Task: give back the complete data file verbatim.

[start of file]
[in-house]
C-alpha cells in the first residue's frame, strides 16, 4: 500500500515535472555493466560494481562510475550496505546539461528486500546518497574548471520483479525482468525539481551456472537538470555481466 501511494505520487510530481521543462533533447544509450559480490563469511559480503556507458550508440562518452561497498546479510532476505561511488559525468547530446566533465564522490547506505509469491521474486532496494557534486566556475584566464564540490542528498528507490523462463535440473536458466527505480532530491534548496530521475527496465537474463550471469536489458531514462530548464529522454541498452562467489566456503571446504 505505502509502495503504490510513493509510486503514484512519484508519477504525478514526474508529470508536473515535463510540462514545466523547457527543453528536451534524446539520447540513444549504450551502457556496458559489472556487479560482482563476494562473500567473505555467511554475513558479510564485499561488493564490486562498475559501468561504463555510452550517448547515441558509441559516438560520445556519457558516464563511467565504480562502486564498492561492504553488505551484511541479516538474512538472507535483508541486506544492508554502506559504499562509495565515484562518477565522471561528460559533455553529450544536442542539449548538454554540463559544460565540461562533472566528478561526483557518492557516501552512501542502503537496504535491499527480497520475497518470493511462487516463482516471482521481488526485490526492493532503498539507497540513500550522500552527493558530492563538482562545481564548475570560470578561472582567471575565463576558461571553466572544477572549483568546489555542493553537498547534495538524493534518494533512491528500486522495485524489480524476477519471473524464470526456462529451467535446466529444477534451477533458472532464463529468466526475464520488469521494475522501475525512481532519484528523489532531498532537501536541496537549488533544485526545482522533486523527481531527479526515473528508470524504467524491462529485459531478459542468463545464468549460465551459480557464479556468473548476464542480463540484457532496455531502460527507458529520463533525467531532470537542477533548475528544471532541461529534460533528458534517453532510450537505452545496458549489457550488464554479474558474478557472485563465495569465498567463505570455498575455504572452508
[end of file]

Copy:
[in-house]
C-alpha cells in the first residue's frame, strides 16, 4: 500500500515535472555493466560494481562510475550496505546539461528486500546518497574548471520483479525482468525539481551456472537538470555481466 501511494505520487510530481521543462533533447544509450559480490563469511559480503556507458550508440562518452561497498546479510532476505561511488559525468547530446566533465564522490547506505509469491521474486532496494557534486566556475584566464564540490542528498528507490523462463535440473536458466527505480532530491534548496530521475527496465537474463550471469536489458531514462530548464529522454541498452562467489566456503571446504 505505502509502495503504490510513493509510486503514484512519484508519477504525478514526474508529470508536473515535463510540462514545466523547457527543453528536451534524446539520447540513444549504450551502457556496458559489472556487479560482482563476494562473500567473505555467511554475513558479510564485499561488493564490486562498475559501468561504463555510452550517448547515441558509441559516438560520445556519457558516464563511467565504480562502486564498492561492504553488505551484511541479516538474512538472507535483508541486506544492508554502506559504499562509495565515484562518477565522471561528460559533455553529450544536442542539449548538454554540463559544460565540461562533472566528478561526483557518492557516501552512501542502503537496504535491499527480497520475497518470493511462487516463482516471482521481488526485490526492493532503498539507497540513500550522500552527493558530492563538482562545481564548475570560470578561472582567471575565463576558461571553466572544477572549483568546489555542493553537498547534495538524493534518494533512491528500486522495485524489480524476477519471473524464470526456462529451467535446466529444477534451477533458472532464463529468466526475464520488469521494475522501475525512481532519484528523489532531498532537501536541496537549488533544485526545482522533486523527481531527479526515473528508470524504467524491462529485459531478459542468463545464468549460465551459480557464479556468473548476464542480463540484457532496455531502460527507458529520463533525467531532470537542477533548475528544471532541461529534460533528458534517453532510450537505452545496458549489457550488464554479474558474478557472485563465495569465498567463505570455498575455504572452508